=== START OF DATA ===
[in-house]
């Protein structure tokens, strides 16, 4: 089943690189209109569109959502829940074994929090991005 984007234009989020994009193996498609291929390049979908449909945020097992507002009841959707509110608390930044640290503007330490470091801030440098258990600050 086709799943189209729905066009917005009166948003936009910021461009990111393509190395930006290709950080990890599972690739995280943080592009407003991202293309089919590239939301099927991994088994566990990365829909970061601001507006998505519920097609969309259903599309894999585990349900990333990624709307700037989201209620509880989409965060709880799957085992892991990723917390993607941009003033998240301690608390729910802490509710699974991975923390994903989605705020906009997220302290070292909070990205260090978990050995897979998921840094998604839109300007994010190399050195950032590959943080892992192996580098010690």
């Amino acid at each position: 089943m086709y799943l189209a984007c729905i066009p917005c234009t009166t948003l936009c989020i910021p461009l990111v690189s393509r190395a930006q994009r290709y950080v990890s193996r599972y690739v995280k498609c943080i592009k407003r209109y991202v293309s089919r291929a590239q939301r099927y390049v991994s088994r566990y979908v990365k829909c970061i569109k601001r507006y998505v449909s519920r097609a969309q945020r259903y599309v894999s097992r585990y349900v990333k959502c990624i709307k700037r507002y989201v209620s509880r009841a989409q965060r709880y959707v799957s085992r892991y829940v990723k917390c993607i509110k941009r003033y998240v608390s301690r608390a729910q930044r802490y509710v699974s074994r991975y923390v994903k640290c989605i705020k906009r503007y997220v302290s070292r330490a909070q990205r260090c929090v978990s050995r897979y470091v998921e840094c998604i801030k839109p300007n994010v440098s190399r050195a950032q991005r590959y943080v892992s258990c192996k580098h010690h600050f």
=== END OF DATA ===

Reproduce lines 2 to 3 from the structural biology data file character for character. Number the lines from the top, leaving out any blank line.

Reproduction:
């Protein structure tokens, strides 16, 4: 089943690189209109569109959502829940074994929090991005 984007234009989020994009193996498609291929390049979908449909945020097992507002009841959707509110608390930044640290503007330490470091801030440098258990600050 086709799943189209729905066009917005009166948003936009910021461009990111393509190395930006290709950080990890599972690739995280943080592009407003991202293309089919590239939301099927991994088994566990990365829909970061601001507006998505519920097609969309259903599309894999585990349900990333990624709307700037989201209620509880989409965060709880799957085992892991990723917390993607941009003033998240301690608390729910802490509710699974991975923390994903989605705020906009997220302290070292909070990205260090978990050995897979998921840094998604839109300007994010190399050195950032590959943080892992192996580098010690």
């Amino acid at each position: 089943m086709y799943l189209a984007c729905i066009p917005c234009t009166t948003l936009c989020i910021p461009l990111v690189s393509r190395a930006q994009r290709y950080v990890s193996r599972y690739v995280k498609c943080i592009k407003r209109y991202v293309s089919r291929a590239q939301r099927y390049v991994s088994r566990y979908v990365k829909c970061i569109k601001r507006y998505v449909s519920r097609a969309q945020r259903y599309v894999s097992r585990y349900v990333k959502c990624i709307k700037r507002y989201v209620s509880r009841a989409q965060r709880y959707v799957s085992r892991y829940v990723k917390c993607i509110k941009r003033y998240v608390s301690r608390a729910q930044r802490y509710v699974s074994r991975y923390v994903k640290c989605i705020k906009r503007y997220v302290s070292r330490a909070q990205r260090c929090v978990s050995r897979y470091v998921e840094c998604i801030k839109p300007n994010v440098s190399r050195a950032q991005r590959y943080v892992s258990c192996k580098h010690h600050f």